What language do we have to describe the ebbing life of a loved one? American poet Victoria Chang explores the tension between clinical descriptors – “the oversimplification of my mother’s dying” – and her emotional connection to her mother’s suffering. ⁣

After her mother died, Chang distilled her grief by writing poetry to express the depth of her loss.

language

by Victoria Chang

Language—died again on August
3, 2015 at 7:09 a.m. I heard about
my mother’s difficult nights. I hired
a night person. By the time I got
there, she was always gone. The
night person had a name but was like
a ghost who left letters on a shore
that when brought home became
shells. Couldn’t breathe, 2:33 a.m.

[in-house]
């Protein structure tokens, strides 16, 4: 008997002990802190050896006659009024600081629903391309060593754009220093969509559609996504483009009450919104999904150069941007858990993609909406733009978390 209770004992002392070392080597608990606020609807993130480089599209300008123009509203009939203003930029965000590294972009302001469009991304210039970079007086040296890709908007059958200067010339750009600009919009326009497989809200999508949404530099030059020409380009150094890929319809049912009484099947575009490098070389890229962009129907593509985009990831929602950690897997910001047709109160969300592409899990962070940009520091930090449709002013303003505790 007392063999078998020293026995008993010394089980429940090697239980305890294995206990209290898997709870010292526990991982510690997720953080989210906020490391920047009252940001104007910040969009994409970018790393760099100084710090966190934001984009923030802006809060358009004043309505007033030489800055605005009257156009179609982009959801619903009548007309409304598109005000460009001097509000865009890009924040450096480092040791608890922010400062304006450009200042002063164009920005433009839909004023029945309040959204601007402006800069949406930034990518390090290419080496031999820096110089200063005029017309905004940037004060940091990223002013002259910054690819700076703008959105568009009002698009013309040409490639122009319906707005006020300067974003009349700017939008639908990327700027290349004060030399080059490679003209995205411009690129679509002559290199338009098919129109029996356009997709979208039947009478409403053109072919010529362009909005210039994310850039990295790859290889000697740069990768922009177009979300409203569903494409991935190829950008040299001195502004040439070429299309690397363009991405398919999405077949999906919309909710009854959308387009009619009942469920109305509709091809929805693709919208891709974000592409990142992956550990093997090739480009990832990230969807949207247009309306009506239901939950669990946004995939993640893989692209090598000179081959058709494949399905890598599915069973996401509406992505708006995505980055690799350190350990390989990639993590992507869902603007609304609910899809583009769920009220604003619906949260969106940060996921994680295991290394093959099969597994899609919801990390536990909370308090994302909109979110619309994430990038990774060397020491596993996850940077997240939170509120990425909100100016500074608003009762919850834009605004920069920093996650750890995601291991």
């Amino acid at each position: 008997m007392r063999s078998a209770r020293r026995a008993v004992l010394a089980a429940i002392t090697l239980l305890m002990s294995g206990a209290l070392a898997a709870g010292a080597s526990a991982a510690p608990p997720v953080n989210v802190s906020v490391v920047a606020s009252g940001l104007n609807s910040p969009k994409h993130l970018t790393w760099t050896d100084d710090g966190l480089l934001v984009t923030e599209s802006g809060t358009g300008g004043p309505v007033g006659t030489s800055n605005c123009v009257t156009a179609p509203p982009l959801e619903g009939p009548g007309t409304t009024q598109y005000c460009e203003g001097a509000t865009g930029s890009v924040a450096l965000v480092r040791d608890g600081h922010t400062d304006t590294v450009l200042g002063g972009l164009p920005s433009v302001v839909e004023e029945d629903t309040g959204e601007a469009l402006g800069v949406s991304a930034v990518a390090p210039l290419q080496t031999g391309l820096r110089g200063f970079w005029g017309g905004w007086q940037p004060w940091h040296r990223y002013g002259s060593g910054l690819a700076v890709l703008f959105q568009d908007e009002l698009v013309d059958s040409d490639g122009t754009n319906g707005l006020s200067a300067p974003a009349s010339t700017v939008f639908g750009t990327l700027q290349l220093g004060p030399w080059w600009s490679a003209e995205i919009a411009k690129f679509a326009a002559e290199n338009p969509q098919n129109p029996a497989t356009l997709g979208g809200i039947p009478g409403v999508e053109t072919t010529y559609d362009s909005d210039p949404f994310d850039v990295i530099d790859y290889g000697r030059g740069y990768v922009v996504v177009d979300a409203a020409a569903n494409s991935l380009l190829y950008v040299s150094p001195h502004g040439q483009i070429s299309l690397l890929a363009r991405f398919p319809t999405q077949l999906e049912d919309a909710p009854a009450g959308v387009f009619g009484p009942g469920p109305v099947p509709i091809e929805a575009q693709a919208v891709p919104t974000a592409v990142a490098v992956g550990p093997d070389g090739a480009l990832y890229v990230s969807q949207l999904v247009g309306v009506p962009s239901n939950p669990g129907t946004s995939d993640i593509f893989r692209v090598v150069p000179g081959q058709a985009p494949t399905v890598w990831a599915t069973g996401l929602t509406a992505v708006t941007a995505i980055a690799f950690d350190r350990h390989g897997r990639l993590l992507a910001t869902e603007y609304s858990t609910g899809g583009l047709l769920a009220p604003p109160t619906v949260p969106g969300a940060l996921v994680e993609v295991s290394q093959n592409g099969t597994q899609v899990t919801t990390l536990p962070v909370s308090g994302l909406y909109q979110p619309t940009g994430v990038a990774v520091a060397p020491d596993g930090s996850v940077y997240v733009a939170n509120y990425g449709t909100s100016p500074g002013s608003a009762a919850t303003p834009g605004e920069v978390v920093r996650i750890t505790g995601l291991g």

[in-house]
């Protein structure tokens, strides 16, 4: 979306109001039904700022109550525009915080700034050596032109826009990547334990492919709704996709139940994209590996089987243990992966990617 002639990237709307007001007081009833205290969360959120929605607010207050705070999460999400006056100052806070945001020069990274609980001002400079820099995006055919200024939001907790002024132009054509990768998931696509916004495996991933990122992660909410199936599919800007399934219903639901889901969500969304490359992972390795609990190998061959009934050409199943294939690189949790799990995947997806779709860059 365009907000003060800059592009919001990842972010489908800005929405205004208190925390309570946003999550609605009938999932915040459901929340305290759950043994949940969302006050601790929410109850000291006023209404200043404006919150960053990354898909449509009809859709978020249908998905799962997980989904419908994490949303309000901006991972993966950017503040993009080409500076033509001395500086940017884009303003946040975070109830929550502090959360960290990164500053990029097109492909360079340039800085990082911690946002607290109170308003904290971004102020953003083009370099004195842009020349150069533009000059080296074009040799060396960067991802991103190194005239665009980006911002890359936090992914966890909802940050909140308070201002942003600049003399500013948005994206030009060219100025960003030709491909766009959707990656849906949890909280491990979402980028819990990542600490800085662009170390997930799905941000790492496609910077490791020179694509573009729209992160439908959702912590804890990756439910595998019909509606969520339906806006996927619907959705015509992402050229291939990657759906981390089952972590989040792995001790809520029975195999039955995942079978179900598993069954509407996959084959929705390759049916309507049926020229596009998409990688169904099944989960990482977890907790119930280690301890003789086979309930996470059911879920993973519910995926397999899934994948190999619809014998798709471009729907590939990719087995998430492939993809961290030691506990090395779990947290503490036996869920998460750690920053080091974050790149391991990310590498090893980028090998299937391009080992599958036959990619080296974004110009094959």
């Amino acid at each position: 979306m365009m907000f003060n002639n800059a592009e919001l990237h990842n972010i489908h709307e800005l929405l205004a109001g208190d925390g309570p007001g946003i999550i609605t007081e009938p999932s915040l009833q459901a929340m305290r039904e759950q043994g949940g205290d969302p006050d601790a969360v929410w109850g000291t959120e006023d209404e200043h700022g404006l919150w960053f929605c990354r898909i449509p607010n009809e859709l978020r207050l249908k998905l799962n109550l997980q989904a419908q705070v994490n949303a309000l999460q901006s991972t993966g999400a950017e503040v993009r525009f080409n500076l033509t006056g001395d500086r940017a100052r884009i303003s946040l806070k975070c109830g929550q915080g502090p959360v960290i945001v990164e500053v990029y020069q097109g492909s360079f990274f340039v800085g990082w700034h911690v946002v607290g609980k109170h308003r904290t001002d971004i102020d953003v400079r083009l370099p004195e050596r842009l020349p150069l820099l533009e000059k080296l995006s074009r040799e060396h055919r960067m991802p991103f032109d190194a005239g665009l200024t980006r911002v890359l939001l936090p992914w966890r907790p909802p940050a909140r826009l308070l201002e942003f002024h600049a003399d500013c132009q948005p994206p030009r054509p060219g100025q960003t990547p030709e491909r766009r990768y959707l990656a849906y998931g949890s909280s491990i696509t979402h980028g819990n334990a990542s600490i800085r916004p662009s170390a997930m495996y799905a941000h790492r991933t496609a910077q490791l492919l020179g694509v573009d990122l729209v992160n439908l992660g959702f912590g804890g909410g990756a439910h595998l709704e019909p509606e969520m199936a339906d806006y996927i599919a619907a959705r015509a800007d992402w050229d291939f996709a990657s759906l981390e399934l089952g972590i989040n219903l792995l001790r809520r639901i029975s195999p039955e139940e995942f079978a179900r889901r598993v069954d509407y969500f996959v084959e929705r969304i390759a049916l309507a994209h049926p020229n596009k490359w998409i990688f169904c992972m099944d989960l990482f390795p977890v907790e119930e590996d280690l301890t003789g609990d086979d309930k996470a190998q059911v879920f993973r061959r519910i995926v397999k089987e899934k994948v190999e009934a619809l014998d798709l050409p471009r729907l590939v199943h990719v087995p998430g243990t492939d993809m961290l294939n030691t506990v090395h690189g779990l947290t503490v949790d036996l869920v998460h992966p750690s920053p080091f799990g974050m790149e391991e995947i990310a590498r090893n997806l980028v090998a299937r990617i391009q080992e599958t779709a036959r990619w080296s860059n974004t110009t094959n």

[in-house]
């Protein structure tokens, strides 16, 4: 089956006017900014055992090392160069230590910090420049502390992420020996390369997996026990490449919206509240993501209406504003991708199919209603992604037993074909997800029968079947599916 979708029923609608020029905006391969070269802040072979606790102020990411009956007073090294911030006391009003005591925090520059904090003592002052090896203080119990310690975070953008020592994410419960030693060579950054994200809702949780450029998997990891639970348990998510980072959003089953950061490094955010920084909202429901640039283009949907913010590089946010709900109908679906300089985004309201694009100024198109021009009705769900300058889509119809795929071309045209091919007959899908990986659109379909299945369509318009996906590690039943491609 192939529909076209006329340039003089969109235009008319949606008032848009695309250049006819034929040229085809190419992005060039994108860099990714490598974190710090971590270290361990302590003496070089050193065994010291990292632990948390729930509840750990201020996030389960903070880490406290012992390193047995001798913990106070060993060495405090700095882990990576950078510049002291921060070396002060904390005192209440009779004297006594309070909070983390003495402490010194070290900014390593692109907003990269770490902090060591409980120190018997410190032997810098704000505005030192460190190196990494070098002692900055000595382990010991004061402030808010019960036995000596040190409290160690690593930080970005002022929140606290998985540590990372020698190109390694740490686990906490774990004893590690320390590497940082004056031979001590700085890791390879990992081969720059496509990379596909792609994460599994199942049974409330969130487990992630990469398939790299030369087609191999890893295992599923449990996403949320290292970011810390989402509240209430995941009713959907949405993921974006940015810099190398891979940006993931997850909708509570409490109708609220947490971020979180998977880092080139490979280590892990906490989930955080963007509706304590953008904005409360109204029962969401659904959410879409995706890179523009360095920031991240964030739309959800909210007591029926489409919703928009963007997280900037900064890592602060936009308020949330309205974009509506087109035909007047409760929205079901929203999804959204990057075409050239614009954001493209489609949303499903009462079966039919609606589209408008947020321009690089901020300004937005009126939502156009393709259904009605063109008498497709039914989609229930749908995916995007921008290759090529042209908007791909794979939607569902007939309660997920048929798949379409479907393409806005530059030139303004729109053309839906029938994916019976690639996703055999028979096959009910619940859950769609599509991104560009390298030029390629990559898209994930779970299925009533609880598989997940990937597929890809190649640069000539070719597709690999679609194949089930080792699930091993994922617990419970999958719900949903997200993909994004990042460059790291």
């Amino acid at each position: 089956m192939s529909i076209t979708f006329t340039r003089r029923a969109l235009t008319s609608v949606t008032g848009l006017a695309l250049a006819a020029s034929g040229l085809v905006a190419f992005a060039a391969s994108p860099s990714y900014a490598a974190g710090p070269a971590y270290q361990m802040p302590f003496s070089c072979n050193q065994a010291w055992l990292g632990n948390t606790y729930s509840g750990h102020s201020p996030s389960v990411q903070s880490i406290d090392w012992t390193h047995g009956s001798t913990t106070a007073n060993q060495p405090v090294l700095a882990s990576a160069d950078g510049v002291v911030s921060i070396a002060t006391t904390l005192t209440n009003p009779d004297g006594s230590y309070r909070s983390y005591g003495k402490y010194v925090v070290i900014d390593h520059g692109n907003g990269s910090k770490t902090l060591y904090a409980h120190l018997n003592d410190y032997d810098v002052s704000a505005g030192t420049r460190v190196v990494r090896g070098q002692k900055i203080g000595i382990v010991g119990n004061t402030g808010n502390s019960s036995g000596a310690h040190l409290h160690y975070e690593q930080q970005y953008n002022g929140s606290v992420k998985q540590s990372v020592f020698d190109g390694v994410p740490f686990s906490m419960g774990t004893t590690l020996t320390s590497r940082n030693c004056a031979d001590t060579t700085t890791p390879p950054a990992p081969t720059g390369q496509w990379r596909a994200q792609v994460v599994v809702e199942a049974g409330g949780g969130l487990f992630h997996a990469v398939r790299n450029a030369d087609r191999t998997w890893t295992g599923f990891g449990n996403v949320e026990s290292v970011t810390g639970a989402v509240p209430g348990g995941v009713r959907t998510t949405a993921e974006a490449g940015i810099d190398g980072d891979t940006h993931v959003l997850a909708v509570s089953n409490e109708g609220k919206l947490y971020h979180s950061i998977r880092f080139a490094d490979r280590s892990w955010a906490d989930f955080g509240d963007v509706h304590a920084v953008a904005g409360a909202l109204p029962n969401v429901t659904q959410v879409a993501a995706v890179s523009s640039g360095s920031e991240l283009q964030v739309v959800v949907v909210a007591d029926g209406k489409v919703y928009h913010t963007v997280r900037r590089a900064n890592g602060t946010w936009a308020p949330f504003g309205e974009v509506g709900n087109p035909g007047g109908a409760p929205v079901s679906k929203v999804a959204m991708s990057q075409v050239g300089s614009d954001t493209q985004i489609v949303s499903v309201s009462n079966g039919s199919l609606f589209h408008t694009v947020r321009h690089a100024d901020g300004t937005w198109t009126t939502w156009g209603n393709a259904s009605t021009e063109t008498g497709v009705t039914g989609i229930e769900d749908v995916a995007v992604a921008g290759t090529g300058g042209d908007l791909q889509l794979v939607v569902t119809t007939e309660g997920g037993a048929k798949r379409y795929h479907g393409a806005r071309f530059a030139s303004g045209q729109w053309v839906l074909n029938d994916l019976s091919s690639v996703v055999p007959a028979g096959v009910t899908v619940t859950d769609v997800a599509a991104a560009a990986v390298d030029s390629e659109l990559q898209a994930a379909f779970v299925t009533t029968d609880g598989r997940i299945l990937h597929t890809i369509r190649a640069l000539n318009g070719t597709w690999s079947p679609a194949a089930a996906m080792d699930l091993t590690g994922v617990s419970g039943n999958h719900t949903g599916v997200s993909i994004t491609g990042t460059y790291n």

Screaming, 3:30 a.m. Calm, 4:24
a.m. I got on all fours, tried to pick up
the letters like a child at an egg hunt
without a basket. But for every letter
I picked up, another fell down, as if
protesting the oversimplification of
my mother’s dying. I wanted the night
person to write in a language I could
understand. Breathing unfolding,
2:33. Breathing in blades, 3:30.
Breathing like an evening gown,
4:24. But maybe I am wrong, how
death is simply death, each slightly
different from the next but the final
strike all the same. How the skin
responds to a wedding dress in the
same way it responds to rain.